Practicing non-resistance has been a Godsend for me. It’s something I find myself coming back to multiple times a day.
What is non-resistance? It’s the acceptance, in the moment, of what life throws at us. Like what? As usual, it’s best to explain through examples:
-While driving to a doctor’s appointment you realize you got the time wrong and you’ll be an hour late.
-Your husband was supposed to take your daughter to basketball practice, but he hasn’t shown up so now you have to take her, which means missing your yoga class.
-You hit four red lights in a row.
In each of these situations we feel that jolt of negative energy zap our gut.
And what one critical element do each of these examples share? It’s something that has already happened. There is nothing we can do about it.
A critical question to ask
The most important question we need to ask ourselves in the immediate aftermath of these situations is this: Resisting what just happened will get me what?
I’m going to be late to the doctor, I’ve hit a bunch of red lights, I’m going to miss my yoga class. Resisting those realities and getting pissed off about them will bring exactly what positive benefit to me?
The answer, of course, is that resisting these realities will bring only angst, anger and bad moods.
No, you don’t become a doormat
What this doesn’t mean, as it relates to the husband being late and many situations like it, is that we bow down and let everybody walk on us. No.
It means that we simply chill out and respond from a place of presence rather than react from a place of egoic fury. With the no-show husband situation, you figure out why he was late and implement measures that will ensure it doesn’t happen again.
I know a lot of you are saying, “Chill out? After my husband screws up my afternoon? How the hell am I supposed to do that?”
It’s a great question. A question that goes to the heart of non-resistance. Why? Because life hands us a plethora of annoying and unfair situations. Every day.
But I have an answer to the question. Here’s why you should do everything you can to ‘chill out’ and not resist that situation with your husband:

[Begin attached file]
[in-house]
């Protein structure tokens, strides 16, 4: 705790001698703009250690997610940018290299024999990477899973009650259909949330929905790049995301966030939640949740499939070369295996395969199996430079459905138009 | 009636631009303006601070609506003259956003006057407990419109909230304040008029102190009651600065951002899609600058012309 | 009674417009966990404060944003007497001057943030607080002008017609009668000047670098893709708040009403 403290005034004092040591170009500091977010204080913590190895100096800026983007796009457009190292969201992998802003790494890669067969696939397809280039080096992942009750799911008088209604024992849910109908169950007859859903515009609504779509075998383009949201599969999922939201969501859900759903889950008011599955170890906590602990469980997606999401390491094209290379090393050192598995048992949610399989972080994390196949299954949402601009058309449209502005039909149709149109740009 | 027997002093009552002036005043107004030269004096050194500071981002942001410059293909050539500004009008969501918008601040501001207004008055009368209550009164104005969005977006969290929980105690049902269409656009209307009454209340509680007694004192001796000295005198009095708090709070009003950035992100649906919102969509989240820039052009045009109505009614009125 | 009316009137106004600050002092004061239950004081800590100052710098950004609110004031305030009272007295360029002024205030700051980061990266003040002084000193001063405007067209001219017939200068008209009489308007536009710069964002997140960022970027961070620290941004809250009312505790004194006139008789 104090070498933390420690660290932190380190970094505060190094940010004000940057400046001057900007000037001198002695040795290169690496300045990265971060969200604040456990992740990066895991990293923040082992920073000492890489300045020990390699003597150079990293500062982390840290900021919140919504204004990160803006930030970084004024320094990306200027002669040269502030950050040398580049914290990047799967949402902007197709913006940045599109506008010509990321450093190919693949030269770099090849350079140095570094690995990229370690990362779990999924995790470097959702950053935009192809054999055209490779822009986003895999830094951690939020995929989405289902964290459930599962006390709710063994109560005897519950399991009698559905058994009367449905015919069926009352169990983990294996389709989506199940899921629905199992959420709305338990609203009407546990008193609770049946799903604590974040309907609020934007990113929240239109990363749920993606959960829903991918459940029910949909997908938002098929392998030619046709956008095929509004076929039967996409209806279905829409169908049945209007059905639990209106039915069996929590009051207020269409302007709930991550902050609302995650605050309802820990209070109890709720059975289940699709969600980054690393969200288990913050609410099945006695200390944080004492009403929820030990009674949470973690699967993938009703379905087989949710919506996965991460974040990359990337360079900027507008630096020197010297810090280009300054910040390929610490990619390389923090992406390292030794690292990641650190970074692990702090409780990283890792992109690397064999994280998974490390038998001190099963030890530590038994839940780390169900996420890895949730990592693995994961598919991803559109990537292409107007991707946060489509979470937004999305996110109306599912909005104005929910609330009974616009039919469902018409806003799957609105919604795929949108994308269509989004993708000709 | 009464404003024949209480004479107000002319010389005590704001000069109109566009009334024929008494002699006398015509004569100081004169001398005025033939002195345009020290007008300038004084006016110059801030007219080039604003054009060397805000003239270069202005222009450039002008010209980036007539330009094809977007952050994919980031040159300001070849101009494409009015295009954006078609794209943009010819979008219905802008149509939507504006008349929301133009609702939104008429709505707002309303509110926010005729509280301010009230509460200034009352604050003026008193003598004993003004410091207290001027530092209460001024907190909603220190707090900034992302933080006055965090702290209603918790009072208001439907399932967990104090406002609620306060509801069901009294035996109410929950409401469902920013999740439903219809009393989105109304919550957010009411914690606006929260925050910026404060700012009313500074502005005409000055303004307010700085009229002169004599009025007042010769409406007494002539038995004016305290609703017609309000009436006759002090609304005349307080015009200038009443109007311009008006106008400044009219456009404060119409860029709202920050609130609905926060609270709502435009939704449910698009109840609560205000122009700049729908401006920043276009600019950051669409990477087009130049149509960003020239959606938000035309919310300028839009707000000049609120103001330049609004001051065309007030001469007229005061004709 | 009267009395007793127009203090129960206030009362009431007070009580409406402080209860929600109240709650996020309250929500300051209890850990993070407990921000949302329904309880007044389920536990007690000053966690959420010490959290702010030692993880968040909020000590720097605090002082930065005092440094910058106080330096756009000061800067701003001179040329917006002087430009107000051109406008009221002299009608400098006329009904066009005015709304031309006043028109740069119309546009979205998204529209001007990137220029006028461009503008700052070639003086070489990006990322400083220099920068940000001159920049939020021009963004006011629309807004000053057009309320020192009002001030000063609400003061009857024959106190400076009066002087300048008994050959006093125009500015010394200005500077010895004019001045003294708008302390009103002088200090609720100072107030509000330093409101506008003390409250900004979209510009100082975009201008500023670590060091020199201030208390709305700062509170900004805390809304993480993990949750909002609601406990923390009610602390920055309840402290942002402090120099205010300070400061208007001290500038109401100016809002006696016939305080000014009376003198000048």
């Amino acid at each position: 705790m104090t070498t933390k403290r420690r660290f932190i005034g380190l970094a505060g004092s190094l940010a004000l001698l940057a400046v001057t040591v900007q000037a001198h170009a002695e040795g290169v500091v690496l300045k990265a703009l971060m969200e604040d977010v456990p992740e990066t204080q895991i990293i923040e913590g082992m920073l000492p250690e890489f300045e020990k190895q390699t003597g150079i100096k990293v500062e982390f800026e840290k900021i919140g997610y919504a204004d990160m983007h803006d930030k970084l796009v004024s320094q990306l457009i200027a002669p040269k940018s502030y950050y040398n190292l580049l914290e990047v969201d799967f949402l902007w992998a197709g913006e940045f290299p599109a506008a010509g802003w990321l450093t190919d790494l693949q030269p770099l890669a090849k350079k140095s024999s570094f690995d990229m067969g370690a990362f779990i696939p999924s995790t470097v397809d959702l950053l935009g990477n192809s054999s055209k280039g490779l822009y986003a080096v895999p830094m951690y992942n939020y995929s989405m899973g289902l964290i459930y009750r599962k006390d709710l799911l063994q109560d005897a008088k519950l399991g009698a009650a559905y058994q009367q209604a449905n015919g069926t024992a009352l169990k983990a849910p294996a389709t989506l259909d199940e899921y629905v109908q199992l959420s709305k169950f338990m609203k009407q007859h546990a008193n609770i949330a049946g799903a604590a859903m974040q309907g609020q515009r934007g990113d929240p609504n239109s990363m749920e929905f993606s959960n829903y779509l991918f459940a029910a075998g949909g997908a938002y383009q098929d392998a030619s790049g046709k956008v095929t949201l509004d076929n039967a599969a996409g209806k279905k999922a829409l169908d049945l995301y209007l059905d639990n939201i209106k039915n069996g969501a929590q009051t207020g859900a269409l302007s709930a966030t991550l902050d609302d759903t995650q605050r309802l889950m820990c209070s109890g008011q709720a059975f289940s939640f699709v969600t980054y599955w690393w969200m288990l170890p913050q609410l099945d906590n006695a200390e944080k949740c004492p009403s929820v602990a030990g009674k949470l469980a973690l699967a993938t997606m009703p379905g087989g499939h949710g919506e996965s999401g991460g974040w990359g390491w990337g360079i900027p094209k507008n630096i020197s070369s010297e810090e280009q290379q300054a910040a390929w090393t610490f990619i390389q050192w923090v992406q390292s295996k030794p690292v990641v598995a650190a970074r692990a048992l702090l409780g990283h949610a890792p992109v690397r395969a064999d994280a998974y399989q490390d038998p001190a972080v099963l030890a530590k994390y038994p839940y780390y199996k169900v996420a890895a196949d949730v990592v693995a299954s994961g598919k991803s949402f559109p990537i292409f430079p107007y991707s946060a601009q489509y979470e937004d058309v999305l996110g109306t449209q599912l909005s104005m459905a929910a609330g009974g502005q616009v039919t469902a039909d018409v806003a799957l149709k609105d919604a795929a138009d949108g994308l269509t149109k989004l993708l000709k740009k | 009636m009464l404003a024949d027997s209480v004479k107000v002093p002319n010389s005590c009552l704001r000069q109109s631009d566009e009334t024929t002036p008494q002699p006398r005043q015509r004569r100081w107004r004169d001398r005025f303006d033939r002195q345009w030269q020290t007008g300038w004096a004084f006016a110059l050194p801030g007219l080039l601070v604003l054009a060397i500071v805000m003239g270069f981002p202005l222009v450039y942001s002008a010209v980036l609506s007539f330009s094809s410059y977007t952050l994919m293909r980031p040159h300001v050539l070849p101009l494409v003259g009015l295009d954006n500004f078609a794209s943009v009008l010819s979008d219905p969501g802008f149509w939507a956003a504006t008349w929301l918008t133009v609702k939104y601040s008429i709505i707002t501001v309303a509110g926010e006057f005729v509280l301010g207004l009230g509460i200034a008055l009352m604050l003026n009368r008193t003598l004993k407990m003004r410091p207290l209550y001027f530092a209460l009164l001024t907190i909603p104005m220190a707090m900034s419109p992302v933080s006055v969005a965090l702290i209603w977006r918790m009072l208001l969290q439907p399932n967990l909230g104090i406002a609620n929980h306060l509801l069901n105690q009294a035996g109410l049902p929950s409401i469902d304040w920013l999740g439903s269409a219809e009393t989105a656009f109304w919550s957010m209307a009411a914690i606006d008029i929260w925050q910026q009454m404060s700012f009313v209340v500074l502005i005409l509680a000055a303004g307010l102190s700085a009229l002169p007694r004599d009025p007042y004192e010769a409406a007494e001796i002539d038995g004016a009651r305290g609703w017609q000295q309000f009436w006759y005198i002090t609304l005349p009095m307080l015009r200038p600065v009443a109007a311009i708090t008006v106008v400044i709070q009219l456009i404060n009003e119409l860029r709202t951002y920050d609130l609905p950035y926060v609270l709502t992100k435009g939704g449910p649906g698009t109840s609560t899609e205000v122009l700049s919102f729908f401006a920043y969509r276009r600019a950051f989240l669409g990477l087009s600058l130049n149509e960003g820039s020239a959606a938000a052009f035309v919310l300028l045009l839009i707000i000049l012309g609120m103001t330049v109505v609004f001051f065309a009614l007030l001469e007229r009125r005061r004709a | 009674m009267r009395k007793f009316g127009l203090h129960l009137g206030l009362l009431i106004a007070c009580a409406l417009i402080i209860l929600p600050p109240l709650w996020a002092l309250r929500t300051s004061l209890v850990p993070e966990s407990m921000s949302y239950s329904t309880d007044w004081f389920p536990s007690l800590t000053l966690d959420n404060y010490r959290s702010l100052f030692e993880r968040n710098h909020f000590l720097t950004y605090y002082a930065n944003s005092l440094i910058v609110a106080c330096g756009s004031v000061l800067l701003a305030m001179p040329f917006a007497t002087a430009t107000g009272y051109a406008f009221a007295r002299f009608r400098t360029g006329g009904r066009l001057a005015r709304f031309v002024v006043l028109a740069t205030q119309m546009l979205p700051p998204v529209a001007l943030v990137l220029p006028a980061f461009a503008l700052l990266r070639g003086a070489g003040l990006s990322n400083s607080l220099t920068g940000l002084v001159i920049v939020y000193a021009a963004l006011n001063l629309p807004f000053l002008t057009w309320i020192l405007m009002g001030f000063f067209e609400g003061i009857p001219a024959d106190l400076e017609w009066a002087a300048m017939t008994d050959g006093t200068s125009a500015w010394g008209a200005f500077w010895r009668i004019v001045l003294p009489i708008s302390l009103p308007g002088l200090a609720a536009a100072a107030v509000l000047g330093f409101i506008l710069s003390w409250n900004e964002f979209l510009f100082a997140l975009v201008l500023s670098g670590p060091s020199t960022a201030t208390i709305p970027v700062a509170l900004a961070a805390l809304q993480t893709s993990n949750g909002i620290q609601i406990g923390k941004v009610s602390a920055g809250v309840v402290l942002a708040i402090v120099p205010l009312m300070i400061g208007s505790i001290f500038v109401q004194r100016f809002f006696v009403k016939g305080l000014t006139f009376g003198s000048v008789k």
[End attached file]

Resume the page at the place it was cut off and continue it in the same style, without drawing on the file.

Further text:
BECAUSE IF YOU DO RESIST, YOU ARE SCREWING YOURSELF OVER!
Those words may be inartful, but they go to the core of non-resistance. Reality has happened. What good does it do you to get all uptight, angry and anxious by fighting reality?
This is looking at the matter from the harm resistance does us. Here’s a beautiful, eloquent description of the flip side, what a life of non-resistance looks like. No surprise, it comes from the great Eckhart Tolle:
“To offer no resistance to life is to be in a state of grace, ease and lightness.”
Ahhh…It relaxes me just reading that.
But I know something else many of you are thinking:
“Sounds great, but easier said than done. It would be impossible for me not to blow a gasket if my husband sauntered his way home and screwed me out of my yoga class. This non-resistance thing isn’t doable. It’s pie-in-the-sky.”
That is simply not true. It is doable. How?
First, become aware. The problem with most inhabitants of this planet is that they don’t even know how much they’re resisting and how damaging it is. Why? Because they don’t know there’s any other way to be.
“Of course I’m going to blow up at my husband. What the hell else am I going to do? Say thank you?!”
So step one is to simply go about your days and be vigilant about becoming aware when you resist.
Second, you practice. Practice what? Practice noticing when you’re resisting and relax. Calm down.